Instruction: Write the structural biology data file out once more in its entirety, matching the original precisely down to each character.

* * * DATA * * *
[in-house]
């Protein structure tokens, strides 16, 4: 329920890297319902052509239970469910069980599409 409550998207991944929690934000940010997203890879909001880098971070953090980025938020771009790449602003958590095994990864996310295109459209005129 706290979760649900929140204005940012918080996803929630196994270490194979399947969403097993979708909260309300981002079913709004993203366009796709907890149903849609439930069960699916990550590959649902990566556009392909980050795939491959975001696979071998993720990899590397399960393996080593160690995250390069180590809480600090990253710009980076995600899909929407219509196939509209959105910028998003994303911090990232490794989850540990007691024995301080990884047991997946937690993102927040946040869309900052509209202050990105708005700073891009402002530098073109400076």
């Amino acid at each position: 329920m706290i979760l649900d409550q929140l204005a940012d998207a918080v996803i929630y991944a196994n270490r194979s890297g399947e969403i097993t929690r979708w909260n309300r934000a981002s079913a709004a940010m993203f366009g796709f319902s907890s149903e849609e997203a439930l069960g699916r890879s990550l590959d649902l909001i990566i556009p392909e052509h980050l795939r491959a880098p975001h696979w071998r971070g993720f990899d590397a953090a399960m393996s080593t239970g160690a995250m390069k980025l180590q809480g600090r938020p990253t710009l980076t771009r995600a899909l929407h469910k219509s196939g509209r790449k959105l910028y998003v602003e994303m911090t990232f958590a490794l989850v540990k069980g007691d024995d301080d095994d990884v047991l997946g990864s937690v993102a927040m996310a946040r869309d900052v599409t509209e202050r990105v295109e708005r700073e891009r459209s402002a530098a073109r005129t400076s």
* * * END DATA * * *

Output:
[in-house]
């Protein structure tokens, strides 16, 4: 329920890297319902052509239970469910069980599409 409550998207991944929690934000940010997203890879909001880098971070953090980025938020771009790449602003958590095994990864996310295109459209005129 706290979760649900929140204005940012918080996803929630196994270490194979399947969403097993979708909260309300981002079913709004993203366009796709907890149903849609439930069960699916990550590959649902990566556009392909980050795939491959975001696979071998993720990899590397399960393996080593160690995250390069180590809480600090990253710009980076995600899909929407219509196939509209959105910028998003994303911090990232490794989850540990007691024995301080990884047991997946937690993102927040946040869309900052509209202050990105708005700073891009402002530098073109400076």
């Amino acid at each position: 329920m706290i979760l649900d409550q929140l204005a940012d998207a918080v996803i929630y991944a196994n270490r194979s890297g399947e969403i097993t929690r979708w909260n309300r934000a981002s079913a709004a940010m993203f366009g796709f319902s907890s149903e849609e997203a439930l069960g699916r890879s990550l590959d649902l909001i990566i556009p392909e052509h980050l795939r491959a880098p975001h696979w071998r971070g993720f990899d590397a953090a399960m393996s080593t239970g160690a995250m390069k980025l180590q809480g600090r938020p990253t710009l980076t771009r995600a899909l929407h469910k219509s196939g509209r790449k959105l910028y998003v602003e994303m911090t990232f958590a490794l989850v540990k069980g007691d024995d301080d095994d990884v047991l997946g990864s937690v993102a927040m996310a946040r869309d900052v599409t509209e202050r990105v295109e708005r700073e891009r459209s402002a530098a073109r005129t400076s």